Just wondering, are police lineups a real thing or do they only exist in comic land? I can see being asked to identify a suspect but what would be the motivation for including 3 or 4 innocent people?

  8. James Pollock Dec 3rd 2012 at 10:55 am 8

    Mark, in the real world, most “lineups” take the form of a photo array (a photo of the suspect along with five other similar-looking people. Alternatively, sometimes you get a “showup”, wherein the cops present a single suspect they’ve just grabbed to the victim and ask “is that the guy?” (or the variation “is this your property” referring to items seized from the guy they just arrested.)

    There are some problems with the second type of identification, because people are prone to make mistaken identification, especially cross-racially, and the thought process goes soemthing like “the cops wouldn’t show this guy to me unless they thought he was the guy, so he must be the right guy”.

    But yeah, the lineup is a theoretically real thing.

  9. padraig Dec 3rd 2012 at 11:32 am 9

    Speaking of police, I think the whole “pants at half mast” thing was a clever viral campaign sponsored by police forces countrywide. Have you ever seen a suspect on “COPS” trying to run away in those things? Either they trip over the pants, or they have to run with one hand holding the pants up. The only time they don’t get caught is when the cops chasing them can’t stop laughing.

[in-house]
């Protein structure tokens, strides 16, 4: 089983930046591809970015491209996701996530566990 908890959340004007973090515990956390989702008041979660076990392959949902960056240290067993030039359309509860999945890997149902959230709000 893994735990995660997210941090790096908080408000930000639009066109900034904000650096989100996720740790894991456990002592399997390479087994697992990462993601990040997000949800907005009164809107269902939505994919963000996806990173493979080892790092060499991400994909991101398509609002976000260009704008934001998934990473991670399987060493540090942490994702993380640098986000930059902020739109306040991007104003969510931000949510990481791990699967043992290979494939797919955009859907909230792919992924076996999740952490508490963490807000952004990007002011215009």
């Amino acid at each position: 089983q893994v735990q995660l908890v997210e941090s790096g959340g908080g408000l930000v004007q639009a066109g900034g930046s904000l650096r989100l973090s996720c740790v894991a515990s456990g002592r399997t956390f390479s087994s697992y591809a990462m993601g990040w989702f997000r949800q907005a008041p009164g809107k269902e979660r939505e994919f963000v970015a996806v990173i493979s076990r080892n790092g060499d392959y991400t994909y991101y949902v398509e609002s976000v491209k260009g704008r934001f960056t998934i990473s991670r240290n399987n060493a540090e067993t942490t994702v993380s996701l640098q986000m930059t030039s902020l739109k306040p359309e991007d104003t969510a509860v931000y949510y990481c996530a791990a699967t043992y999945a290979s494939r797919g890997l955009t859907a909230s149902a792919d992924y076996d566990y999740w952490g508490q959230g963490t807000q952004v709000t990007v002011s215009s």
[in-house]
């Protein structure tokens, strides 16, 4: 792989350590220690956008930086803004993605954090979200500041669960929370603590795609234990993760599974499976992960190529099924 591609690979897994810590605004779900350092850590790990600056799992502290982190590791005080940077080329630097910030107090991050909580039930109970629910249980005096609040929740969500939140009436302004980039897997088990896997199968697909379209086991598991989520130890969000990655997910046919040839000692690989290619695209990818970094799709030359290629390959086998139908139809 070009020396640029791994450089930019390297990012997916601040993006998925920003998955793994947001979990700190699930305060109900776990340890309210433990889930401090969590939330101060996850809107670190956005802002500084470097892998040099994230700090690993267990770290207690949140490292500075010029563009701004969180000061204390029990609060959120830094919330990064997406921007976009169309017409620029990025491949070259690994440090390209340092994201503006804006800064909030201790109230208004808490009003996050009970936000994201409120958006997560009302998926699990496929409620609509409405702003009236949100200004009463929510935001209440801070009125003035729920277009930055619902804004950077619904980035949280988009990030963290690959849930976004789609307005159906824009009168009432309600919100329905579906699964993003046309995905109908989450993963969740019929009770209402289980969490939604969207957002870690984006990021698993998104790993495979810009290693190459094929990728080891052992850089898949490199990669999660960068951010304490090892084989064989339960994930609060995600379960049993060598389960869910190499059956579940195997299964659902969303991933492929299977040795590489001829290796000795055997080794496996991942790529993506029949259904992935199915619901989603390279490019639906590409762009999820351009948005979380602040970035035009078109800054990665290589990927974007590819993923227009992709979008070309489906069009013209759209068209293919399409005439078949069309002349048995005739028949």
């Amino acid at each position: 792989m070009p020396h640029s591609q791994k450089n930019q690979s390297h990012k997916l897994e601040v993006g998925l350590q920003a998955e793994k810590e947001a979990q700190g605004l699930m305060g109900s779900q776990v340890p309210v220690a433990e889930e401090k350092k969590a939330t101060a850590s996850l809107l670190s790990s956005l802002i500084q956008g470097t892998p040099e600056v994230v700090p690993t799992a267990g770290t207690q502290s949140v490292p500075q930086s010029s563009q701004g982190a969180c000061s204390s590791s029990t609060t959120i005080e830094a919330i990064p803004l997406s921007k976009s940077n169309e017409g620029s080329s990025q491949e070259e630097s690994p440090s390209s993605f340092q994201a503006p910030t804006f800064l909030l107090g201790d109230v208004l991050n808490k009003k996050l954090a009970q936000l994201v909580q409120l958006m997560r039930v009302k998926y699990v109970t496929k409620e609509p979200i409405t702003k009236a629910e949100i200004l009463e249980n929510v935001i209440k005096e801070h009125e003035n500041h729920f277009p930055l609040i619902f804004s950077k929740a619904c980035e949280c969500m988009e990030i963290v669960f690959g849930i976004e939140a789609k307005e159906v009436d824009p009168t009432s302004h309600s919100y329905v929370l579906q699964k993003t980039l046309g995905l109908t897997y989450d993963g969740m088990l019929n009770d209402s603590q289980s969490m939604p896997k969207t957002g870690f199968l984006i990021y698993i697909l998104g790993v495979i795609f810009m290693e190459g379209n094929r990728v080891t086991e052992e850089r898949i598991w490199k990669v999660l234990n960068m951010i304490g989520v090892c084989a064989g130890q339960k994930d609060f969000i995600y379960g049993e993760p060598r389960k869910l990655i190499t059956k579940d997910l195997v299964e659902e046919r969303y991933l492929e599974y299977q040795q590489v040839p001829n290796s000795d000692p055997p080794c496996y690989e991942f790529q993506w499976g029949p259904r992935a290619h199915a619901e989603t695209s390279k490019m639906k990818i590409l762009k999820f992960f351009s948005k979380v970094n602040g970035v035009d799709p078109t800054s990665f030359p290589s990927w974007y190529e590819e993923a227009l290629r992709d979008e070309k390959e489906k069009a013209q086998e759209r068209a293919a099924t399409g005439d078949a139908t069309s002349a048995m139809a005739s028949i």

10. Morris Keesan Dec 3rd 2012 at 12:22 pm 10

    Mark M, lineups like this are not just a comics thing. They also exist on television and in movies. See, for example, The Usual Suspects.

  11. Morris Keesan Dec 3rd 2012 at 12:25 pm 11

    And something like this is the way My Fair Lady should have ended. The happy ending tacked onto Pygmalion when they made it into a musical is a disgrace, and if George Bernard Shaw were alive, he’d be rolling over in his grave.